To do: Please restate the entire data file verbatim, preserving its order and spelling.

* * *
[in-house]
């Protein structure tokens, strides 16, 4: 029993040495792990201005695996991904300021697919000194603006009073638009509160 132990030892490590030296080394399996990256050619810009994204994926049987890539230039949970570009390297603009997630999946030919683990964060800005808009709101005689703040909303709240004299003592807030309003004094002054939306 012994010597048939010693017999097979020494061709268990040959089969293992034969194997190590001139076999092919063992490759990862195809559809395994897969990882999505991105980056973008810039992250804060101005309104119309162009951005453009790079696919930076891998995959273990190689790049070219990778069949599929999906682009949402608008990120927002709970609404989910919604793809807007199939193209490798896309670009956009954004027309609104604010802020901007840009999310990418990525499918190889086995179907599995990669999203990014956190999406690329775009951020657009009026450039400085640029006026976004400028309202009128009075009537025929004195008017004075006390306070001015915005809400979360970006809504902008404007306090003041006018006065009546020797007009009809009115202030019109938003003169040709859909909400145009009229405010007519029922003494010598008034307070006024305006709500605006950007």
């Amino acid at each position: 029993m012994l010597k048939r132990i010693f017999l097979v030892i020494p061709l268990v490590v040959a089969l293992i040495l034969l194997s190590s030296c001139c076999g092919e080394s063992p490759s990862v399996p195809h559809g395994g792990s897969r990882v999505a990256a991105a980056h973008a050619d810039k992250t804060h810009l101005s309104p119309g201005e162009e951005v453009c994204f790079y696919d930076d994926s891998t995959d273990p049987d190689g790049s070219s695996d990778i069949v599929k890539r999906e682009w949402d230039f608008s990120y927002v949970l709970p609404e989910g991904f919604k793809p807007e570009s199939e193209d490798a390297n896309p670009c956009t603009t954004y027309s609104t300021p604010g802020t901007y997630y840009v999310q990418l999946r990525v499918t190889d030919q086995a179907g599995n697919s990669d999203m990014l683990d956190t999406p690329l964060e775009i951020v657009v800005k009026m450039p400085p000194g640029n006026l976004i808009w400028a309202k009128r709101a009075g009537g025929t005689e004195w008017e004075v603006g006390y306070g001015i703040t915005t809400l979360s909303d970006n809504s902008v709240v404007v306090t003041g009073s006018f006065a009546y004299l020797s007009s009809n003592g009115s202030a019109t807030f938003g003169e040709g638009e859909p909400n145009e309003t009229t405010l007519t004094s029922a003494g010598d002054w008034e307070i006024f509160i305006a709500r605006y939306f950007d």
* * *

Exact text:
[in-house]
């Protein structure tokens, strides 16, 4: 029993040495792990201005695996991904300021697919000194603006009073638009509160 132990030892490590030296080394399996990256050619810009994204994926049987890539230039949970570009390297603009997630999946030919683990964060800005808009709101005689703040909303709240004299003592807030309003004094002054939306 012994010597048939010693017999097979020494061709268990040959089969293992034969194997190590001139076999092919063992490759990862195809559809395994897969990882999505991105980056973008810039992250804060101005309104119309162009951005453009790079696919930076891998995959273990190689790049070219990778069949599929999906682009949402608008990120927002709970609404989910919604793809807007199939193209490798896309670009956009954004027309609104604010802020901007840009999310990418990525499918190889086995179907599995990669999203990014956190999406690329775009951020657009009026450039400085640029006026976004400028309202009128009075009537025929004195008017004075006390306070001015915005809400979360970006809504902008404007306090003041006018006065009546020797007009009809009115202030019109938003003169040709859909909400145009009229405010007519029922003494010598008034307070006024305006709500605006950007």
């Amino acid at each position: 029993m012994l010597k048939r132990i010693f017999l097979v030892i020494p061709l268990v490590v040959a089969l293992i040495l034969l194997s190590s030296c001139c076999g092919e080394s063992p490759s990862v399996p195809h559809g395994g792990s897969r990882v999505a990256a991105a980056h973008a050619d810039k992250t804060h810009l101005s309104p119309g201005e162009e951005v453009c994204f790079y696919d930076d994926s891998t995959d273990p049987d190689g790049s070219s695996d990778i069949v599929k890539r999906e682009w949402d230039f608008s990120y927002v949970l709970p609404e989910g991904f919604k793809p807007e570009s199939e193209d490798a390297n896309p670009c956009t603009t954004y027309s609104t300021p604010g802020t901007y997630y840009v999310q990418l999946r990525v499918t190889d030919q086995a179907g599995n697919s990669d999203m990014l683990d956190t999406p690329l964060e775009i951020v657009v800005k009026m450039p400085p000194g640029n006026l976004i808009w400028a309202k009128r709101a009075g009537g025929t005689e004195w008017e004075v603006g006390y306070g001015i703040t915005t809400l979360s909303d970006n809504s902008v709240v404007v306090t003041g009073s006018f006065a009546y004299l020797s007009s009809n003592g009115s202030a019109t807030f938003g003169e040709g638009e859909p909400n145009e309003t009229t405010l007519t004094s029922a003494g010598d002054w008034e307070i006024f509160i305006a709500r605006y939306f950007d």